Crimson Speckled Utetheisa pulchella – a new Moth for Worcestershire
Autumn can often be an exciting time for ‘moth-ers’: there is always a chance of a few migrant species turning up in your light trap when conditions are favourable. 2013 had proved fairly good for such occurrences, though the majority I had seen during September were of commoner species such as Silver Y, with the bonus of one or two Hummingbird Hawkmoths, a Dark Sword Grass and a couple of Dusky Lemon Sallows: the latter presumed to be of migrant origin as they are nowhere near an annual occurrence here.
However, nothing prepared me for the moment I lifted the lid of my very well used polystyrene ‘funnel trap’ on the morning of 3rd October 2013. On the top egg tray there was an immediately identifiable Crimson Speckled – a species typically found in the old world sub-tropics!! I could barely believe my eyes, despite having heard that a few had been seen in the preceding days. This species was certainly not on my ‘radar’ as being a possible migrant so far inland! My elation however almost instantly turned to dread as the moth lifted off with the sudden flood of daylight surrounding it and I really feared that would be it and I’d see it sailing away over the nearest hedgerow never to be seen again (and possibly never to be believed by others!). It was with great relief that it chose to only move a few inches and land again on the side of the box. Within a few seconds it was safely resting inside a pot, with the first County record and one of only a very few inland occurrences of the species secured! Some people have likened opening and looking through your moth trap in the morning to unwrapping a birthday present and after this experience I now understand why!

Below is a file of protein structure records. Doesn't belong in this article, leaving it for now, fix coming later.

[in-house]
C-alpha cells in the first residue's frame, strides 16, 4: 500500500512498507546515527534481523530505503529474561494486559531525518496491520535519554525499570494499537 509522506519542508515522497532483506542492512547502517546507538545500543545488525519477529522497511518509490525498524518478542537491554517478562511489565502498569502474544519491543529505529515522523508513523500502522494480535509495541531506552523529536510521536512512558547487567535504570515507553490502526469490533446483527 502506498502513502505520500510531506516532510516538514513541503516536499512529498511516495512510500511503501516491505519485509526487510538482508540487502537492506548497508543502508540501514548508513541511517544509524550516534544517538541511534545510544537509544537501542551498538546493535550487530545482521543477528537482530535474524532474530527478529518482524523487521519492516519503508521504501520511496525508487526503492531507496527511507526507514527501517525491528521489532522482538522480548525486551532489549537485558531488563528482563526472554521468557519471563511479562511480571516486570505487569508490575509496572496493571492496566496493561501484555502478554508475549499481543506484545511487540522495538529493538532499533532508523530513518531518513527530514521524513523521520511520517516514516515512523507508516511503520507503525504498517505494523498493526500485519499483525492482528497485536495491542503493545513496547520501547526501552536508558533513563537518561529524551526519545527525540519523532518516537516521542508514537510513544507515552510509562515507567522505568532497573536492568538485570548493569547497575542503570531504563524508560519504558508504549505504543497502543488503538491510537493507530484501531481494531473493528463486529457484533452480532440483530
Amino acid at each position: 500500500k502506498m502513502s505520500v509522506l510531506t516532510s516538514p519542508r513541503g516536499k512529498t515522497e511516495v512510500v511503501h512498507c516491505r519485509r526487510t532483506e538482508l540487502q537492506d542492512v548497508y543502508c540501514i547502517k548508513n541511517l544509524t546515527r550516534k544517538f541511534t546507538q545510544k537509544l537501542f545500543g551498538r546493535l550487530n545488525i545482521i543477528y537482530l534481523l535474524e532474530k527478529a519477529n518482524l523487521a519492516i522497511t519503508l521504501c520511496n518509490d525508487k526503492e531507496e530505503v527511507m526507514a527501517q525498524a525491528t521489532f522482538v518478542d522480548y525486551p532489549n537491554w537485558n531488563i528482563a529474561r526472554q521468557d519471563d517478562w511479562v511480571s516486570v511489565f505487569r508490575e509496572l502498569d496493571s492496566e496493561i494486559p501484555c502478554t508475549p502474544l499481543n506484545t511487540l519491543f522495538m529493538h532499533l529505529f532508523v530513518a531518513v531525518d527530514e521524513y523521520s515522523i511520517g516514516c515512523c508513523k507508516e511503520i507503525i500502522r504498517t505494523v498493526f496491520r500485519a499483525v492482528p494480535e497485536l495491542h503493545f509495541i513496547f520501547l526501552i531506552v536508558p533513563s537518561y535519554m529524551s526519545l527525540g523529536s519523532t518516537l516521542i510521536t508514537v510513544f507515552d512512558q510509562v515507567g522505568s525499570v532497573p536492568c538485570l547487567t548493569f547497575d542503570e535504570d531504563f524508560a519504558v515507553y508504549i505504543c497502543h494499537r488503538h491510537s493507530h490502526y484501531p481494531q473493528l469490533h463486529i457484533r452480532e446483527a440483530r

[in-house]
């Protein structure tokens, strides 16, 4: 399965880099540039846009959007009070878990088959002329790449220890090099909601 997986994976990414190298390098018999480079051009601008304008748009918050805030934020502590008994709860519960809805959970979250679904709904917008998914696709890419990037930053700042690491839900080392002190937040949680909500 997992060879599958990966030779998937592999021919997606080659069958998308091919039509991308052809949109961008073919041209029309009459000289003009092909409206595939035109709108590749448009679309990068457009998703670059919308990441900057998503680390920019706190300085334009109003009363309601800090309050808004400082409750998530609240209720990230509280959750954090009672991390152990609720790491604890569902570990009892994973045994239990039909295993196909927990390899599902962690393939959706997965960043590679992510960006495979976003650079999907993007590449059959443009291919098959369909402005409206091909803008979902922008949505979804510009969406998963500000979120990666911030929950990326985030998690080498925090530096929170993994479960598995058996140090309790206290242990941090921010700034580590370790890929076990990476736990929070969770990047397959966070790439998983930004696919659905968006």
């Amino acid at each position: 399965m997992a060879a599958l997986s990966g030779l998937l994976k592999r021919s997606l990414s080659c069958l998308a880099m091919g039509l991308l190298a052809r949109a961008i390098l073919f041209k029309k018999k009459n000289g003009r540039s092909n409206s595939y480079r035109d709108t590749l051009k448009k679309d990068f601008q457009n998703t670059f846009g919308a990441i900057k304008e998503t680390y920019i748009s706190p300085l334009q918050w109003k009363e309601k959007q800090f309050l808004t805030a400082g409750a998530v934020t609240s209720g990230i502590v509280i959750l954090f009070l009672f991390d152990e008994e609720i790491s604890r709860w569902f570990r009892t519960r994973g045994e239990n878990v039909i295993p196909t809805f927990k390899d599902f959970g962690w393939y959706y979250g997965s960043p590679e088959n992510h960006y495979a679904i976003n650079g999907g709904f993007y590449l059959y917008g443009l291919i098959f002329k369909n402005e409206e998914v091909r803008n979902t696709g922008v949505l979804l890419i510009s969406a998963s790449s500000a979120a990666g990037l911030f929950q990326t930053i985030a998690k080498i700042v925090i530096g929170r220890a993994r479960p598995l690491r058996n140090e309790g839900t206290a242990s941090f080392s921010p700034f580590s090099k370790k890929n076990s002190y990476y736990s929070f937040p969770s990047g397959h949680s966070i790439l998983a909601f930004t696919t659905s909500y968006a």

I’d seen Crimson Speckled overseas previously, though at the time had probably not really appreciated its true beauty due to the distractions of masses of other wildlife. It has been an occasional though by no means annual migrant to the UK since first being recorded in the 19th Century, but normally with only a handful of sightings in a good year. 2013 turned out to be particularly strong for the species with upwards of 30 eventually being recorded by the end of the autumn, though virtually all the other sightings were along the south and east coasts.
It just goes to prove that you never can be sure what will turn up and where in the natural world!
01. Crimson Speckled moth Worcestershire 2013. Gavin Peplow.
02. Crimson Speckled moth Worcestershire 2013. Gavin Peplow.
03. Crimson Speckled moth Worcestershire 2013. Gavin Peplow